Tuesday, May 11, 2010


Starring: Russell Crowe, Ben Affleck, Rachel McAdams & Helen Mirren
Director: Kevin Macdonald

Director Macdonald successfully revives the 1970s-style paranoid thriller with State Of Play, a taut and assured reworking of the 2003 BBC series of the same name. Paring down the original six-hour series to a lean 127 minutes, Macdonald and screenwriters Carnahan, Gilroy and Ray barely give the audience a moment to breathe as a veteran reporter and a doe-eyed blogger race through the streets of Washington, D.C., to uncover an ominous political conspiracy.

The story gets under way with two seemingly unrelated incidents: the morning after a low-level drug dealer and a pizza deliveryman are gunned down in a dark alley, a congressman's aide is pushed in front of a moving subway train. When the latter is reported as a suicide by the media, speculations of foul play begin to emerge after the aide's boss, rising U.S. congressman Stephen Collins (Affleck), tearfully announces her death on live television. Collins' old college roommate is Cal McAffrey (Crowe), a reporter for the Washington Globe, who openly resents the preferential treatment given to inexperienced underlings likeWashington Globe Capitol Hill blogger Della Frye (McAdams). As the chairman of a committee overseeing defense spending, Congressman Collins is currently on a campaign against rogue government contractors profiting from the "Muslim terror gold rush" abroad. Beholden to no one, these contractors seem increasingly poised to make their presence known in the U.S., where they are gradually gaining a foothold. When McAffrey discovers that the deceased aide was in fact Congressman Collins' primary researcher in the case against the government contractors, suspicions of conspiracy lead him on a treacherous investigation pointing to corruption at the highest levels of government.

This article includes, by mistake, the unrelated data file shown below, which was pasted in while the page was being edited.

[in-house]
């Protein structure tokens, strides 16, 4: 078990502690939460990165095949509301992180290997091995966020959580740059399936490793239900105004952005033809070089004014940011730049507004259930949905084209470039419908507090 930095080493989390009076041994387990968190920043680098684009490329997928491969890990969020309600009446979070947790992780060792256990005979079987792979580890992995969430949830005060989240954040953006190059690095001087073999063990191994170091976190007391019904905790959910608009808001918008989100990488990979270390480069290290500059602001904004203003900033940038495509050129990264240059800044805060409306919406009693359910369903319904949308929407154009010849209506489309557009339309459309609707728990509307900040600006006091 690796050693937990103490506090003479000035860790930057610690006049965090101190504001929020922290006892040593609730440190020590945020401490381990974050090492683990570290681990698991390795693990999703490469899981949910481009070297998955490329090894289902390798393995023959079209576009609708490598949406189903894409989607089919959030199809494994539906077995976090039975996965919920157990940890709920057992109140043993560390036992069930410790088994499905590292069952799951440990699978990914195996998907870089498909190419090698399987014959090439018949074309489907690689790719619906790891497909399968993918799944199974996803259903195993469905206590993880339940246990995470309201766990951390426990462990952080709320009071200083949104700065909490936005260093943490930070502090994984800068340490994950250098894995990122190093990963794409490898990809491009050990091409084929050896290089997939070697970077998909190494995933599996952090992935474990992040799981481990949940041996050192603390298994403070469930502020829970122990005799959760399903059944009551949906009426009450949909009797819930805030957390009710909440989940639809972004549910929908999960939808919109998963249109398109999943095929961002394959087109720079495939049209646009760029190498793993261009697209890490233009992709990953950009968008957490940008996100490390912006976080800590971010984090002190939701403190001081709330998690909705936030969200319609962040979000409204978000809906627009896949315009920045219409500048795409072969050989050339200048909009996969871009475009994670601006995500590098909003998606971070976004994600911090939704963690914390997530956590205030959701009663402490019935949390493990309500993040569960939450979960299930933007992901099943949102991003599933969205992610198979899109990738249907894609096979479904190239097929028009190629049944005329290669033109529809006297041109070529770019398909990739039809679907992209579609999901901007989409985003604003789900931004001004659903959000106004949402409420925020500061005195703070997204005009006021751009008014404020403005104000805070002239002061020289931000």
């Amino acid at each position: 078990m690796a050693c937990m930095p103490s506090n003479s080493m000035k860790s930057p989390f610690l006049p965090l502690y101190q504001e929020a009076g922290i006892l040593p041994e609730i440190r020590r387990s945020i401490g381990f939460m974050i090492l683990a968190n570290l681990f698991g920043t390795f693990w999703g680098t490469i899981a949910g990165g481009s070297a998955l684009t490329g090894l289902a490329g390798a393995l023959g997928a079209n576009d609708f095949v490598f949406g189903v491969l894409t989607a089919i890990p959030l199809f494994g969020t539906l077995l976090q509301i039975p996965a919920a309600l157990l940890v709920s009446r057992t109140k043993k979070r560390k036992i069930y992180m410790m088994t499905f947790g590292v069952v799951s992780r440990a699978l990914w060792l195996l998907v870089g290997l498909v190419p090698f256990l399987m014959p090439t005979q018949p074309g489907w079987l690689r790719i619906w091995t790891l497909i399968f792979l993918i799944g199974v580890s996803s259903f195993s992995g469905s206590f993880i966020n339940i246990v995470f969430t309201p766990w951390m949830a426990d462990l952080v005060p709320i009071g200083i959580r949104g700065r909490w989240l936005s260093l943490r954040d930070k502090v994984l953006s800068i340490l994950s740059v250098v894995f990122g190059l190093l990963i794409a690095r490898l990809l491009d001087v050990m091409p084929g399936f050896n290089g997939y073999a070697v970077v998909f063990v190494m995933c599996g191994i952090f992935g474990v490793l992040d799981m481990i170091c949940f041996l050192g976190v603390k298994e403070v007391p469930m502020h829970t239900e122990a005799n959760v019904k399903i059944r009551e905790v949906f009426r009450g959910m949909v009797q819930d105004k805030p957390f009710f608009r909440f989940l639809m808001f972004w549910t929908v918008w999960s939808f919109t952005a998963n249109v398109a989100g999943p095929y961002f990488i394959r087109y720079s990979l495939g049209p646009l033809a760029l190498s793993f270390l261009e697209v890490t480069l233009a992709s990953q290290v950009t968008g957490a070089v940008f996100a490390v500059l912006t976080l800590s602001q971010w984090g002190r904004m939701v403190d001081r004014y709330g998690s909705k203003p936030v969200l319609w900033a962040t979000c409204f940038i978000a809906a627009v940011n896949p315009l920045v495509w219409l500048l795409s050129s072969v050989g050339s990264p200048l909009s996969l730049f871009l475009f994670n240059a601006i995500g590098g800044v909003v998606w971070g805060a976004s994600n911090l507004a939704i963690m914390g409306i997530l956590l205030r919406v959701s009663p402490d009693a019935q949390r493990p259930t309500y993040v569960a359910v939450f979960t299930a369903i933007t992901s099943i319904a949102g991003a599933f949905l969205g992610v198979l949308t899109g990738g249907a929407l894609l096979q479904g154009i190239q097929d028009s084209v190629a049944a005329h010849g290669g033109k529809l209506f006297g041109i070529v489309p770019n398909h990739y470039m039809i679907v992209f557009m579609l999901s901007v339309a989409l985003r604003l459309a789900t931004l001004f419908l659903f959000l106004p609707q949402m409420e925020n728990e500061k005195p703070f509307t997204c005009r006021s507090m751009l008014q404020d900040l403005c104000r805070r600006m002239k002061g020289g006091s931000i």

State Of Play is the kind of thriller that starts with a bang and throws in enough twists to tie your brain in knots as the layers of deception are stripped away to pose some genuinely frightening questions: Are we already at the point where independent defense contractors can gun down American citizens within the U.S. without fear of repercussion? If so, how could this have happened while U.S. citizens remain fatally unaware? And what could entice soldiers who once defended their country abroad to now set their crosshairs on innocent Americans? Is it really all about the money?

While the primary players are all in top form, it's supporting performances by Mirren, Penn and Bateman that make State Of Play compulsively watchable. Bateman in particular injects the film with a healthy dose of humor and energy in the third act, when he appears in the role of a pill-head PR agent who could hold the key to blowing the entire investigation wide open. A rare treat for cinema lovers starved for the days when scruffy newspaper reporters fearlessly sniffed out corruption, State Of Play delivers the kind of conspiratorial thrills that would have made Pakula proud. (127 mins.)

My Rating: ***1/2

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